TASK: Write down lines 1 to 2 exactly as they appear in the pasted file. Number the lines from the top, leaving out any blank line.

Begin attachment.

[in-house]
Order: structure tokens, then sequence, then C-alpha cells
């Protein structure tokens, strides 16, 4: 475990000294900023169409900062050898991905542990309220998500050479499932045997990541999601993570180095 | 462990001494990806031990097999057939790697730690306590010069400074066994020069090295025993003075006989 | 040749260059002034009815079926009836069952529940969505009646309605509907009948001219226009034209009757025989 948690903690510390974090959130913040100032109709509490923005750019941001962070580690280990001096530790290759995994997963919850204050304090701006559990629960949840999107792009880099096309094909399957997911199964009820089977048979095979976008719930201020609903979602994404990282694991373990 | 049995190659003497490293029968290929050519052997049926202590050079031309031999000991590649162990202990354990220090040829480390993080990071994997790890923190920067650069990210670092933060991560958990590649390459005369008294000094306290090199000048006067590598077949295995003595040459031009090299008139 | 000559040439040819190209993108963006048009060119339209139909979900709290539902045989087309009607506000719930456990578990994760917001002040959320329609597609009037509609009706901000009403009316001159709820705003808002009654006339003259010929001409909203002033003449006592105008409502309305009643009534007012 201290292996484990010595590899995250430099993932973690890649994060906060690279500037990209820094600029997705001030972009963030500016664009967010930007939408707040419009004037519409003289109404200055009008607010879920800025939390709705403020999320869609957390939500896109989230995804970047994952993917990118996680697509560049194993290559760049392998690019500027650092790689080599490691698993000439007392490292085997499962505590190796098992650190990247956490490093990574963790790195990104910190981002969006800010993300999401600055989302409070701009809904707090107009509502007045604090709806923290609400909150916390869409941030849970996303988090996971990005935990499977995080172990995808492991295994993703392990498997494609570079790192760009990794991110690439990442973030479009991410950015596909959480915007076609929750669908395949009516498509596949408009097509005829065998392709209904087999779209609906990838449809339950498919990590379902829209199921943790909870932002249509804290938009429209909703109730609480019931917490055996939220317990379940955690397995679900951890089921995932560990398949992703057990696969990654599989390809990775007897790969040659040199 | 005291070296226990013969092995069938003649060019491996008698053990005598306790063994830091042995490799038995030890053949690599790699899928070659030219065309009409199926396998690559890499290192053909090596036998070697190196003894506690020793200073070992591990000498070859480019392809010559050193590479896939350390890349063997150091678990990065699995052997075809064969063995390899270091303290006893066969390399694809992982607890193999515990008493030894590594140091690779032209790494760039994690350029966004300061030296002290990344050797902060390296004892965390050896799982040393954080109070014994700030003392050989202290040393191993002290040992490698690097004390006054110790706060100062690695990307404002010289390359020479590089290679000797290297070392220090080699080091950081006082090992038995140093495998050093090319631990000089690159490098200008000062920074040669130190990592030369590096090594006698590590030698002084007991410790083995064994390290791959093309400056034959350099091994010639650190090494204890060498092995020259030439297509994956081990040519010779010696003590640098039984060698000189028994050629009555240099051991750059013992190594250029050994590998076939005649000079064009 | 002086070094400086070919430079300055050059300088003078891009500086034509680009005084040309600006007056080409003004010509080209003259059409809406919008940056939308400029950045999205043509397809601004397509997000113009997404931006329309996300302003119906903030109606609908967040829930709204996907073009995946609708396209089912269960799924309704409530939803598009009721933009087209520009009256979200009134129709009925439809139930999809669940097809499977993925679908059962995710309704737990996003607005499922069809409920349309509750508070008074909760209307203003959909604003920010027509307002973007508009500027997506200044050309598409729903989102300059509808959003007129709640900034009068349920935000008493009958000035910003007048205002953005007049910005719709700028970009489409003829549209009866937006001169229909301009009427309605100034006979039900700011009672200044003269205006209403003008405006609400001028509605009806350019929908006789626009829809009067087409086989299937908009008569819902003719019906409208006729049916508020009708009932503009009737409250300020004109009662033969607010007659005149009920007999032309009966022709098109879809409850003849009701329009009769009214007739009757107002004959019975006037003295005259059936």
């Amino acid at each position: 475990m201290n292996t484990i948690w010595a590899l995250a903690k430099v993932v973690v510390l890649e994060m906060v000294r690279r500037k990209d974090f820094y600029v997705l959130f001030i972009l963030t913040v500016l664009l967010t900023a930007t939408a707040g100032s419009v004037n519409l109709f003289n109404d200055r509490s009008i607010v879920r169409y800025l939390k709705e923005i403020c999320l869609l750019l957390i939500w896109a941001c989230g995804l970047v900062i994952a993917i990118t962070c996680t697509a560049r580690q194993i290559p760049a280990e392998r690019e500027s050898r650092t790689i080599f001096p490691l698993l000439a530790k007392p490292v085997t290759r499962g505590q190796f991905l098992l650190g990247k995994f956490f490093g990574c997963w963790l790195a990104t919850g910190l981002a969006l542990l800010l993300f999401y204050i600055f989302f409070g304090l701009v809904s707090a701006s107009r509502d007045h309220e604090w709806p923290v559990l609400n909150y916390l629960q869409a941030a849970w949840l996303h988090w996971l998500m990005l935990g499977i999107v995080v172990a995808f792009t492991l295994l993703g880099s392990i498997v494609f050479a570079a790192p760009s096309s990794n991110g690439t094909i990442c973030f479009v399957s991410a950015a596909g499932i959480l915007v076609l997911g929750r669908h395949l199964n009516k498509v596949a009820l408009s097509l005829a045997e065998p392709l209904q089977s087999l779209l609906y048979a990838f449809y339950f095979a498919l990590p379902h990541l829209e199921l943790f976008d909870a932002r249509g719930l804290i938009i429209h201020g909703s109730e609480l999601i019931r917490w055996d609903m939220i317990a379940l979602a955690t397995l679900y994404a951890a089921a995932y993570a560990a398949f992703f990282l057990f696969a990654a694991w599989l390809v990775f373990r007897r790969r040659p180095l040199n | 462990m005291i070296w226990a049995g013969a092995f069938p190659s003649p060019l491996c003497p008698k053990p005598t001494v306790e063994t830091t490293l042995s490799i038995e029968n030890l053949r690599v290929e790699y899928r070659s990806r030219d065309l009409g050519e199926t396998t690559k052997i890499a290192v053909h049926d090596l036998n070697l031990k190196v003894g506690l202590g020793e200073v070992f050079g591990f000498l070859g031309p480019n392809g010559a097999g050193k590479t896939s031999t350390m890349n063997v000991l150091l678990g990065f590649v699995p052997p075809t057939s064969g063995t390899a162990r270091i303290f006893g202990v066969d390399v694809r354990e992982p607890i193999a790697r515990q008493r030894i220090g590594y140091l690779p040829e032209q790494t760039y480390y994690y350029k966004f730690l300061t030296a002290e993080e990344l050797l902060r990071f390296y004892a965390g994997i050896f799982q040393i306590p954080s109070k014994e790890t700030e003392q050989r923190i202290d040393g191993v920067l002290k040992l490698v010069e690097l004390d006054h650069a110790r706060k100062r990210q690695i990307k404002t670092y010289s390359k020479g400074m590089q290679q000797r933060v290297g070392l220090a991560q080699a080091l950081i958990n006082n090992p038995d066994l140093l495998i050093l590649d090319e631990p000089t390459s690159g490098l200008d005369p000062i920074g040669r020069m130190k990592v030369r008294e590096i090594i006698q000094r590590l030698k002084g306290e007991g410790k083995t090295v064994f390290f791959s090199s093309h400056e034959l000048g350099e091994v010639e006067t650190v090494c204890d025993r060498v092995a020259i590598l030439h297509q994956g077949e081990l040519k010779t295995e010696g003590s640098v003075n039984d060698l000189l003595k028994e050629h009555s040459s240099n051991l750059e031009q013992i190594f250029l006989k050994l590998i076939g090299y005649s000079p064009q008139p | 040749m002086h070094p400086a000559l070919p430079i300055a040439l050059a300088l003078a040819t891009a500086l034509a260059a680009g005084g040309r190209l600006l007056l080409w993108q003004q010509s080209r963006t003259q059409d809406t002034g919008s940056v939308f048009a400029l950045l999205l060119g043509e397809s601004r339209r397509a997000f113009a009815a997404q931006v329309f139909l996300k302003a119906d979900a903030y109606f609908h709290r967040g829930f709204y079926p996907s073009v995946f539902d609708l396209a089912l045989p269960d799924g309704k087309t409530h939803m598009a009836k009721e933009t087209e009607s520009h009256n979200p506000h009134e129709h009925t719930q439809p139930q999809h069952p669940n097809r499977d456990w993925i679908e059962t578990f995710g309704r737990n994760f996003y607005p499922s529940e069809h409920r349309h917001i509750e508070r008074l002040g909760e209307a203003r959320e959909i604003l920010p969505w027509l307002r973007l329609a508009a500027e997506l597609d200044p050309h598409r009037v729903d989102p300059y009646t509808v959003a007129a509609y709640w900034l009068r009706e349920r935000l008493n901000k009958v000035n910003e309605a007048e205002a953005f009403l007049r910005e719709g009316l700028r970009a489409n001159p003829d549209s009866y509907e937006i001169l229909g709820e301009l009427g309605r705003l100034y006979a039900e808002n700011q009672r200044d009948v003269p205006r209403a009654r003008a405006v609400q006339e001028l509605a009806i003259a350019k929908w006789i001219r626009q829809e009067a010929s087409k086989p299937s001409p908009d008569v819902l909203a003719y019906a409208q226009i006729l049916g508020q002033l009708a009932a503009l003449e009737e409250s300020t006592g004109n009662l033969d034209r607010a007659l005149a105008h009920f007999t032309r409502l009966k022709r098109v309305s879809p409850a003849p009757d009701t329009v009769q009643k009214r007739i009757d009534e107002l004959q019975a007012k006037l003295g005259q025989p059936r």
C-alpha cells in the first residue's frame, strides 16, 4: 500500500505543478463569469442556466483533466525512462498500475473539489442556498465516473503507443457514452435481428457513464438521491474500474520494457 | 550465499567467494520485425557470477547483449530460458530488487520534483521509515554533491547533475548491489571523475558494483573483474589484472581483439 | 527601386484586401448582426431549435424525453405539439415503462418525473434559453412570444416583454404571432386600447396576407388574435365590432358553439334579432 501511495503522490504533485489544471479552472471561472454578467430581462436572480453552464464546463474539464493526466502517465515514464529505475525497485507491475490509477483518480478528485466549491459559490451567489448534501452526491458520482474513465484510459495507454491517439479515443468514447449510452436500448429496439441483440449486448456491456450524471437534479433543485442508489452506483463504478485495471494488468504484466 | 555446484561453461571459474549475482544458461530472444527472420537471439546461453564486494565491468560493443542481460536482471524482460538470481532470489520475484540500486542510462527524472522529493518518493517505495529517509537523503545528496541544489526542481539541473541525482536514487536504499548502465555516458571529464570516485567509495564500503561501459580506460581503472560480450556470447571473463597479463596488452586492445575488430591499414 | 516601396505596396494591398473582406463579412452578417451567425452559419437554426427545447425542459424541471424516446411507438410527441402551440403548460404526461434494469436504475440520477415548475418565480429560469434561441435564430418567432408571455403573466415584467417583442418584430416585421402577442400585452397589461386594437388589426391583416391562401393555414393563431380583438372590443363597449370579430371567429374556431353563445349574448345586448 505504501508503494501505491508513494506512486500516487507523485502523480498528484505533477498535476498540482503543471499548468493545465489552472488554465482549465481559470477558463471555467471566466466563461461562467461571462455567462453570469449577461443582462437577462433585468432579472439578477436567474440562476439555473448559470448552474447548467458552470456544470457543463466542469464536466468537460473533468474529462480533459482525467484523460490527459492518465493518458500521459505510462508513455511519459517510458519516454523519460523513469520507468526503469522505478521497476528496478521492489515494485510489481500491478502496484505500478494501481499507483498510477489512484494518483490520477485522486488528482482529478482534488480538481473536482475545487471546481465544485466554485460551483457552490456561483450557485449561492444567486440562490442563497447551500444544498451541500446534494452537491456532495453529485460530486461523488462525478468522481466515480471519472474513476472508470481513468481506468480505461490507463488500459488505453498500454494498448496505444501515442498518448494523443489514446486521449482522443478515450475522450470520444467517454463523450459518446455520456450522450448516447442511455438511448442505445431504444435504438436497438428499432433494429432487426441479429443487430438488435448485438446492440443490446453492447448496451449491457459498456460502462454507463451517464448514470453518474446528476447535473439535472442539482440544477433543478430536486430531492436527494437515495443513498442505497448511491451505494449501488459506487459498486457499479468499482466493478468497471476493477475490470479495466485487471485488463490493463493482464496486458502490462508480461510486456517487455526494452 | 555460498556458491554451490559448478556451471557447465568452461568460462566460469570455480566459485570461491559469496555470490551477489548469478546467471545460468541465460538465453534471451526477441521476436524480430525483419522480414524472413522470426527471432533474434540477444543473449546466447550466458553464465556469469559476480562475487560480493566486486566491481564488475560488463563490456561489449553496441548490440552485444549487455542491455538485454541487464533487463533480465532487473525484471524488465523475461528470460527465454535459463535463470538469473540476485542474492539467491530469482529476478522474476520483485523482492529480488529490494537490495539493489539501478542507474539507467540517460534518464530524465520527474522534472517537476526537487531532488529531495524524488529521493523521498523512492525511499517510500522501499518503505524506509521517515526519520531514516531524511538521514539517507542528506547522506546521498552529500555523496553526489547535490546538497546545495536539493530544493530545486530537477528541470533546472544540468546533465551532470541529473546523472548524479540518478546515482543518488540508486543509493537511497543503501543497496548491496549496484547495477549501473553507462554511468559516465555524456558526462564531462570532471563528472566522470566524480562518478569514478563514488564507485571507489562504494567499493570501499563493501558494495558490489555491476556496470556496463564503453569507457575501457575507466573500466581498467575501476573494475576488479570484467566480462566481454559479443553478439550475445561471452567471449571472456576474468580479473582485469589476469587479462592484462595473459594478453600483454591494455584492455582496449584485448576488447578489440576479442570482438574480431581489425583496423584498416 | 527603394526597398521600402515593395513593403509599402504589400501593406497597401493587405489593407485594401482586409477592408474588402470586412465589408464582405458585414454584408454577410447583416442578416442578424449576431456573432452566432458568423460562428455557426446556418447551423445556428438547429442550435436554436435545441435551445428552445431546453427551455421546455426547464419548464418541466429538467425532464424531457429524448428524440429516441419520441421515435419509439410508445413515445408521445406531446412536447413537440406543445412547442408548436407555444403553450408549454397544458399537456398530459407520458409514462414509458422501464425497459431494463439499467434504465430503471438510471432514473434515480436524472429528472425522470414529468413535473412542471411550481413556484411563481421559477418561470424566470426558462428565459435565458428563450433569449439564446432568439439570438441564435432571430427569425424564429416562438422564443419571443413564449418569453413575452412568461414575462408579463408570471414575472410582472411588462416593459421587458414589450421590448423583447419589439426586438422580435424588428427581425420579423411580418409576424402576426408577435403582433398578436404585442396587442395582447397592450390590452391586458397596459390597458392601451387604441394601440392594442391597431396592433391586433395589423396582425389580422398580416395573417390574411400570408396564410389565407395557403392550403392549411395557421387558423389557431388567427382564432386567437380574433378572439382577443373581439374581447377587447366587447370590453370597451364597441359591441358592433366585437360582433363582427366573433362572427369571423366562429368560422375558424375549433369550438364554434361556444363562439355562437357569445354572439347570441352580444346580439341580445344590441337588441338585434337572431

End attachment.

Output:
[in-house]
Order: structure tokens, then sequence, then C-alpha cells